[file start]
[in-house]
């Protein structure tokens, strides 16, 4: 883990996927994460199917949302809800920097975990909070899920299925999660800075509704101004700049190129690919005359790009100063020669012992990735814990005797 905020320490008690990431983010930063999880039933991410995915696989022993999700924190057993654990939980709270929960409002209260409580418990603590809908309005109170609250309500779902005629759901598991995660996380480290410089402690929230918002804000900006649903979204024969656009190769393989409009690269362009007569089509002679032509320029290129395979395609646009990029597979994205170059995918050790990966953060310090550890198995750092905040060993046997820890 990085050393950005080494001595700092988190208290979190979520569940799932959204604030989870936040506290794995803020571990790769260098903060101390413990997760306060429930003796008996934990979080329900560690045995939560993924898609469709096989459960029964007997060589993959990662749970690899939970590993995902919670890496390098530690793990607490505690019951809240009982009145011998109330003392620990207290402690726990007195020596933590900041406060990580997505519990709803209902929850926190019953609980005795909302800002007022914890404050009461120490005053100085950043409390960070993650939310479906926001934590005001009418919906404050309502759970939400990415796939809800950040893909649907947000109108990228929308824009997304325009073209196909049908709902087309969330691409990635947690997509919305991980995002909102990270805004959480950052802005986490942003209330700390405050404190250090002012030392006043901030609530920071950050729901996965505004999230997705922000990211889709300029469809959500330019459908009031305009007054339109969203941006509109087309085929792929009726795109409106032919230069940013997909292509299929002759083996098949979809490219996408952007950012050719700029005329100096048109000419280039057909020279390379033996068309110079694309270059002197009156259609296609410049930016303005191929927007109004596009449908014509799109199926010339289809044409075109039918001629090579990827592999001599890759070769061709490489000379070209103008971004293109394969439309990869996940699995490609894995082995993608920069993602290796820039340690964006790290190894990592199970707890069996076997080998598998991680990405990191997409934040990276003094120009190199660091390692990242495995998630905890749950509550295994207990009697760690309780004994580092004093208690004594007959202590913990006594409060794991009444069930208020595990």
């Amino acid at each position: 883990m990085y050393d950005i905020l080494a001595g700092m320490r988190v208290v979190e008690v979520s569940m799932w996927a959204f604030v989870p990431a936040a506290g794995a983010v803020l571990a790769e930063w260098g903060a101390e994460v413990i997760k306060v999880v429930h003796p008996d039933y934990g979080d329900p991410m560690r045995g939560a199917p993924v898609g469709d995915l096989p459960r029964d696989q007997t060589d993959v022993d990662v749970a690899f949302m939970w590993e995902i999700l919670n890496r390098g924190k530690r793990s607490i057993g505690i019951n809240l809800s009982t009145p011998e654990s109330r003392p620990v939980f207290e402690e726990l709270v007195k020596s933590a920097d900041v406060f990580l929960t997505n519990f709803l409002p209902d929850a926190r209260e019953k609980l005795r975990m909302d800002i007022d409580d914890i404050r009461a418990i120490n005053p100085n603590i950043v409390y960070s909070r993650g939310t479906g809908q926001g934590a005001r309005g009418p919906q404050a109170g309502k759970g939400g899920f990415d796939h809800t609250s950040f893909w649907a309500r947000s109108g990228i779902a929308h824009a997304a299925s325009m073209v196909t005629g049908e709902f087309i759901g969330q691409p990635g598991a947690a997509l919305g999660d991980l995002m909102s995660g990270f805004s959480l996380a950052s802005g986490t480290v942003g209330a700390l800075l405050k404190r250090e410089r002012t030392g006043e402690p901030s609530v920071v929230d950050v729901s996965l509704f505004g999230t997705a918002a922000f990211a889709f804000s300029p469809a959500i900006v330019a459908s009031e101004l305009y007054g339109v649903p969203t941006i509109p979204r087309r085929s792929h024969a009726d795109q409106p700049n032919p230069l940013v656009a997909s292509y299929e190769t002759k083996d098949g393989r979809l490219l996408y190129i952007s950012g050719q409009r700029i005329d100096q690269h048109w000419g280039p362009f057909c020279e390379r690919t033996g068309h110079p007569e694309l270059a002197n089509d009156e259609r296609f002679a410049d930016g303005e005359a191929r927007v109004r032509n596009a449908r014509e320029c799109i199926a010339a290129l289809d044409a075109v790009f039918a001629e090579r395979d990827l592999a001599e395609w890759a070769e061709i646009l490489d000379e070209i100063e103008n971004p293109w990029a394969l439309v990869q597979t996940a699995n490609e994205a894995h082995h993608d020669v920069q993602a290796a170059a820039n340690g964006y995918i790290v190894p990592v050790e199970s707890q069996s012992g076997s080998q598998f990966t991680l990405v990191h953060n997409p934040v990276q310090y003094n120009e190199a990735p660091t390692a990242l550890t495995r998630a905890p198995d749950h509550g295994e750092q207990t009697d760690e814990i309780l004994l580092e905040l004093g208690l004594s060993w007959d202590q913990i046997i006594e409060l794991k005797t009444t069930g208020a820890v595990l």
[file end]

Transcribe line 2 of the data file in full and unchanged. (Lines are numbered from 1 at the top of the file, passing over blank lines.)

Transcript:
């Protein structure tokens, strides 16, 4: 883990996927994460199917949302809800920097975990909070899920299925999660800075509704101004700049190129690919005359790009100063020669012992990735814990005797 905020320490008690990431983010930063999880039933991410995915696989022993999700924190057993654990939980709270929960409002209260409580418990603590809908309005109170609250309500779902005629759901598991995660996380480290410089402690929230918002804000900006649903979204024969656009190769393989409009690269362009007569089509002679032509320029290129395979395609646009990029597979994205170059995918050790990966953060310090550890198995750092905040060993046997820890 990085050393950005080494001595700092988190208290979190979520569940799932959204604030989870936040506290794995803020571990790769260098903060101390413990997760306060429930003796008996934990979080329900560690045995939560993924898609469709096989459960029964007997060589993959990662749970690899939970590993995902919670890496390098530690793990607490505690019951809240009982009145011998109330003392620990207290402690726990007195020596933590900041406060990580997505519990709803209902929850926190019953609980005795909302800002007022914890404050009461120490005053100085950043409390960070993650939310479906926001934590005001009418919906404050309502759970939400990415796939809800950040893909649907947000109108990228929308824009997304325009073209196909049908709902087309969330691409990635947690997509919305991980995002909102990270805004959480950052802005986490942003209330700390405050404190250090002012030392006043901030609530920071950050729901996965505004999230997705922000990211889709300029469809959500330019459908009031305009007054339109969203941006509109087309085929792929009726795109409106032919230069940013997909292509299929002759083996098949979809490219996408952007950012050719700029005329100096048109000419280039057909020279390379033996068309110079694309270059002197009156259609296609410049930016303005191929927007109004596009449908014509799109199926010339289809044409075109039918001629090579990827592999001599890759070769061709490489000379070209103008971004293109394969439309990869996940699995490609894995082995993608920069993602290796820039340690964006790290190894990592199970707890069996076997080998598998991680990405990191997409934040990276003094120009190199660091390692990242495995998630905890749950509550295994207990009697760690309780004994580092004093208690004594007959202590913990006594409060794991009444069930208020595990």